Short-term tactical actions include:

  • Over-sowing a cereal into pasture paddocks or areas within paddocks with low groundcover.
  • Exclude grazing from paddocks with low or marginal groundcover (Use confinement feeding or graze perennial pastures) until the groundcover exceeds the guidelines with respect to minimum groundcover: Confined paddock feeding and feedlotting.
  • Over-sow a cereal – pasture mix to build a self-regenerating pasture base for the medium term.
  • Annual cropping with no grazing can be a stable land use on deep pale sands but may not be sustainable in the medium-term.

Soil fertility levels on many of the sites investigated were very low to low for phosphorus, potassium, sulfur and organic carbon, while the soil pH was adequate to satisfactory. These low soil fertility levels will need to be addressed to lift pasture and livestock productivity.

Medium- to long-term actions include:

  • Fencing to soil type to separate more susceptible soils and to ensure paddocks have a relatively uniform carrying capacity.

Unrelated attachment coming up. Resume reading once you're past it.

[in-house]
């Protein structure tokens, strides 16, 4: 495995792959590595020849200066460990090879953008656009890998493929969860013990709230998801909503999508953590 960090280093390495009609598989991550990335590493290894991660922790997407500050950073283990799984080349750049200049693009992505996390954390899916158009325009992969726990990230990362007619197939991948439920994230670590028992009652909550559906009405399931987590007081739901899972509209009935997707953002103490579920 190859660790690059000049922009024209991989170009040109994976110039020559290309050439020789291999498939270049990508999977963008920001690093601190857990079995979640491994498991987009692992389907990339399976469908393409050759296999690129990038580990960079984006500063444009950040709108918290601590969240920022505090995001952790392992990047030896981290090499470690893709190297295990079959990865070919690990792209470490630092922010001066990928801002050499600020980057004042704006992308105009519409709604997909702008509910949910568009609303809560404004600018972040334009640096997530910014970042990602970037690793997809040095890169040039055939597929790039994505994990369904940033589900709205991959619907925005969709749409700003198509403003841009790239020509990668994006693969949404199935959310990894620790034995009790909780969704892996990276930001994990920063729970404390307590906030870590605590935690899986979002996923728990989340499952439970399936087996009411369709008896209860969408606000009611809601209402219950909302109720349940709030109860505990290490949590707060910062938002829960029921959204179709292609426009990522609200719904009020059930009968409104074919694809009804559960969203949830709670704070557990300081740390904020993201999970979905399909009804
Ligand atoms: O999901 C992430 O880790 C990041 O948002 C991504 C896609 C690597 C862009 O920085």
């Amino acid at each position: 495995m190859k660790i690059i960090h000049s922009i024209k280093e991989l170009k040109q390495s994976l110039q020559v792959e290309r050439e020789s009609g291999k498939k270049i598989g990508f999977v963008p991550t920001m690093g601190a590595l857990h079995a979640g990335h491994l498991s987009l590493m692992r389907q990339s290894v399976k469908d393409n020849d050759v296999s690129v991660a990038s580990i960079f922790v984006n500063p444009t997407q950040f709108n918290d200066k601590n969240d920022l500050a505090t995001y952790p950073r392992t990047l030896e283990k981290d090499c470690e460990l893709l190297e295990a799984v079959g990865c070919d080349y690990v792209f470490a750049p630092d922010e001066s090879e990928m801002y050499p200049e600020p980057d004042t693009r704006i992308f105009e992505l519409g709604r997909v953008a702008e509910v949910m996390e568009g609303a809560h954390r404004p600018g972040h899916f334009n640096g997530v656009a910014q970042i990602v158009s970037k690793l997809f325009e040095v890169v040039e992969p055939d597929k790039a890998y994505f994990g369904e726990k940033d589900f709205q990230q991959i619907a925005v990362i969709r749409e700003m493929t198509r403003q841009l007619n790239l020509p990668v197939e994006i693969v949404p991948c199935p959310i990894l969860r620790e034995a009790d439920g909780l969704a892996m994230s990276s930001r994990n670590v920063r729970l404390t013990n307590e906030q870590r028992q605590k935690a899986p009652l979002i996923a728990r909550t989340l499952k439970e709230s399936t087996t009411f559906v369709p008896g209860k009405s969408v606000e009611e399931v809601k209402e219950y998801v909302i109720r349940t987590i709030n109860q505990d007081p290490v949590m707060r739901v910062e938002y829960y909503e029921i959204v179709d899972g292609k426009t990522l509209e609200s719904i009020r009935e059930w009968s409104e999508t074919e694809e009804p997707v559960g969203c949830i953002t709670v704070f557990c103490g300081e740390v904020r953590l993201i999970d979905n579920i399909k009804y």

• Sowing sub-tropical perennial grasses as well managed perennial pastures should have year-round high groundcover.

Perennial grasses are the most stable option for grazing the sandy soils in the West Midlands and well managed perennial pastures can have year-round high levels of groundcover resulting in a negligible erosion risk. However, good establishment is a key as not all perennial pastures have adequate plant density.

  • Small erosion prone areas like low dunes and sandy rises within a paddock, which are highly susceptible to wind erosion, can be ameliorated by claying or applying gravel on the soil surface to encourage groundcover and reduce the erosion risk.
  • Fence off deep sands which have low agricultural potential and then planting trees with potential carbon sequestration benefits.
  • Planting alleys of tagasaste are a productive, stable land use.

With any re-seeding growers need to regularly monitor for grasshoppers and control according to population thresholds.

Table 1 A summary of forage and fodder options for increasing groundcover and production on medium- to deep-sandy soils in the West Midlands Region. Five-star rating scale from * = low to ***** = high



Overall suitability

Temperate cereals